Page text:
The shameful 2G scam, heinous Muzaffarnagar riots and the ruthless Delhi gang rape truly make us believe that we are living in a country paralysed with greed, hunger and discrimination. There is a need for the youth to wake up and heal wounded Mother India. To stir up the conscience of the Indian youth, English daily The Hindu has launched an extension of its successful ‘Behave’ campaign in context of the upcoming elections.
Being a young country, India has the largest number of young voters, with as many as 150 million first time voters. Corruption, dereliction of duty, bad behaviour and inadequate infrastructure are some of the concerns of the voting youth. They have innumerable questions for candidates standing for elections and they want their answers now. The Hindu’s new campaign boldly poses these questions to the leaders of the country and urges them to behave, for the youth are watching and more importantly, voting.
This is the next phase of The Hindu’s ‘Behave’ campaign, which earlier drew attention to politicians’ bad behaviour. This time it goes a step further by not just rebuking bad behaviour but reminding politicians that the power to re-elect them undoubtedly lies in the hands of the youth.
While the film uses dark humour to hold up a mirror to a political leader’s bad behaviour, the print and outdoor campaign uses stark facts to bring the issues that the youth face to the forefront. Eventually, it aims to become a crowd-sourced campaign by asking people to send in their own questions via social media which will be featured as ads in the paper. Going forward, it hopes to address some of these issues so that the youth can make an informed decision when they vote.
The film opens with a man dressed in a white ‘kurta’ sitting in his living room. An old lady of the house walks by with an ‘aarti’ plate. After seeing her, the man throws a paper ball at her which lands on the plate. She throws it away casually and continues with her ritual. He then screams into the phone at his son, bangs it on the table and smiles. He then throws a ‘chappal’ at his domestic helper who walks in with tea, and then climbs on top of the table and starts speaking. The domestic help clearly ignores the man. But watching him doing these weird acts, his daughter asks her mother what’s wrong with him. The mother tells her that there’s nothing wrong and the man, who is a politician, is just preparing for the budget session. It ends with the message, ‘Behave India, The youth are watching’.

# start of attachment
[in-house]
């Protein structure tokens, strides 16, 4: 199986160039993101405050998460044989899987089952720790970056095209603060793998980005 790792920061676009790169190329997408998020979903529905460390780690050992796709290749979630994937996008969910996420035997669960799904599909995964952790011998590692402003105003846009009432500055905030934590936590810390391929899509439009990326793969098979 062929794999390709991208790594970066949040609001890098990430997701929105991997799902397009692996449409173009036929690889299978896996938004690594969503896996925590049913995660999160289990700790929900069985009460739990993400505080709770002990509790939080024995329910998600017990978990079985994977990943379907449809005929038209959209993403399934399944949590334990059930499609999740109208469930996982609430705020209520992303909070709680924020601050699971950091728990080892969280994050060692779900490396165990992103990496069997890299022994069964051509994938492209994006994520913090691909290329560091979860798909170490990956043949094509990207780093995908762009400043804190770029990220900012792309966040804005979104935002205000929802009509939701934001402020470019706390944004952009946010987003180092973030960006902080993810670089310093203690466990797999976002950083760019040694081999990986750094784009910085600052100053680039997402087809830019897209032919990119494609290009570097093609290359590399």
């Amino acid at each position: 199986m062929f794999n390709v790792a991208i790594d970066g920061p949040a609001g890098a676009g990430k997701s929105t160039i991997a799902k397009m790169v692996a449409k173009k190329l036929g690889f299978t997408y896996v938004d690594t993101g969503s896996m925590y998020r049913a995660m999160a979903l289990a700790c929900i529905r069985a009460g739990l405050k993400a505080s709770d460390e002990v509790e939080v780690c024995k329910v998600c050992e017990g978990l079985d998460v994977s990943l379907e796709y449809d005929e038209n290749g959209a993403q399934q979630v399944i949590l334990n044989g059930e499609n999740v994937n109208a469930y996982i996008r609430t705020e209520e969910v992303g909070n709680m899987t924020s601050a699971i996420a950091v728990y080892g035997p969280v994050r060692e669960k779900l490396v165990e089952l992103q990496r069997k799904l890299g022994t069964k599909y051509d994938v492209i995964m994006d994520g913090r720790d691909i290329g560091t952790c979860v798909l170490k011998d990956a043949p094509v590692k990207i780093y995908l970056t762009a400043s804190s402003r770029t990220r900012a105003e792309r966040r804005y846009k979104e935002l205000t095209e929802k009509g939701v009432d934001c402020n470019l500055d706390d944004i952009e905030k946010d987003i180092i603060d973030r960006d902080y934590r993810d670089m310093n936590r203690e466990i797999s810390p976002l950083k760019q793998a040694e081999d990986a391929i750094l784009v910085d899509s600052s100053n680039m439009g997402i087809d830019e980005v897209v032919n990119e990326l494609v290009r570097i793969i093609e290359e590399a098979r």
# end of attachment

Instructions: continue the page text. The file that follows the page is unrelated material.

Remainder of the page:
Siddarth Varadharajan, Editor, The Hindu said, “The Hindu’s ‘Behave Yourself, India’ campaign cherishes the spirit of parliamentary debate, which is the true test of a functional democracy. Every Indian has a right to be heard – but that right is only as effective as our ability to listen, engage and disagree courteously with each other. Sadly, the space for tolerance and free speech is narrowing in our republic. This is no surprise because many of our elected representatives – who hold a candle to the rest of society – have failed to debate policy and politics with their peers in Parliament in a civilized manner.”
Varadharajan added, “Our campaign shines a light on the errant and discourteous politician, wedded to privilege and power, whose fate now lies in the hands of voters, many of whom are young and who will be exercising their franchise for the first time. The idea has been brought alive through print and a television commercial, beautifully executed by Prasoon Pandey of Corcoise Films.”